Once upon a time, I was 20 and I really wanted into a class taught by a Professor at University, who was also a Senator in the Canadian Senate. The class was full, I moaned to my mother, and I couldn’t get in.
“Cheryl-Nancy”, she said. “You walk into his office and you tell him who you are!”
I was no one special – save for this. When I was 4, I had helped deliver campaign flyers for his re-election. That was my first election. I cut my teeth on politics.
I volunteered on campaigns before I could vote. I volunteered after. I have delivered flyers, phoned, door knocked, organized get out the vote. I have cleaned bathrooms and stuffed envelopes. Participated in rallies. Organized lawn signs. Donated to parties.
Last night the political landscape in my province changed for the first time in 44 years. Massively changed. We went from fairly hard right to centrist-left. I have joked that the snow we are having today is my mother’s way of expressing displeasure.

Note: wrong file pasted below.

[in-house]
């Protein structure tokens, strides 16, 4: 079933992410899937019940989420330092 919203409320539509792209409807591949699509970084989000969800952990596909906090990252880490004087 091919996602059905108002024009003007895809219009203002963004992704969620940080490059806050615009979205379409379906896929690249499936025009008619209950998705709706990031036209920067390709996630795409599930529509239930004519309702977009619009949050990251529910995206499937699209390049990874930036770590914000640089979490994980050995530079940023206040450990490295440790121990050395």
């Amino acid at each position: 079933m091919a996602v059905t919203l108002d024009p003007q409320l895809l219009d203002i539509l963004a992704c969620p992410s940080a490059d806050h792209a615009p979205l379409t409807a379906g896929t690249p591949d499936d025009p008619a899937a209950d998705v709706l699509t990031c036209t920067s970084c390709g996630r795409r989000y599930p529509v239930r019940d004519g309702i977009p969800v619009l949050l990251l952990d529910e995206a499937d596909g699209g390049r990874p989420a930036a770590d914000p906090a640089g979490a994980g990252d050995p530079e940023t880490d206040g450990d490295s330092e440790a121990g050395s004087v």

But there’s this – my mother believed in politics. The elbows in the corner were a rush to her. 28 days of an election writ period energized her. It was simple for her.
She, like me, believed in the power of the government to transform lives, make things better.
She likely would not have voted for this party. She likely would have been appalled – save this:
Last night we elected 27 women to take their seats. A woman will swear the oath of office, she will become our Premier. Women will surround her. Childcare, employment equity, education – what are always women’s issues will become everyone’s issues this time.
My mother who took me to vote and deliver campaign flyers, who impressed on me that politics and voting are not a right, they are a privilege, the cost of admission into a civilized society, the way you articulate your hopes and dreams for your community – last night in heaven there must have been election returns she could see.
And even still – from so far away I could hear her say
“Yes. We did it. We showed people that there is more to politicking than old white men in suits. We stood up to be counted”.
It took more time than you had Mumsy. I thought of you when I saw children in a polling station, watching their parents vote. I thought of you when I saw lawn signs. I thought of you as I watched a victory speech, tears in the corner of my eyes.
I wish you could have been here for this. You would have loved every moment of it.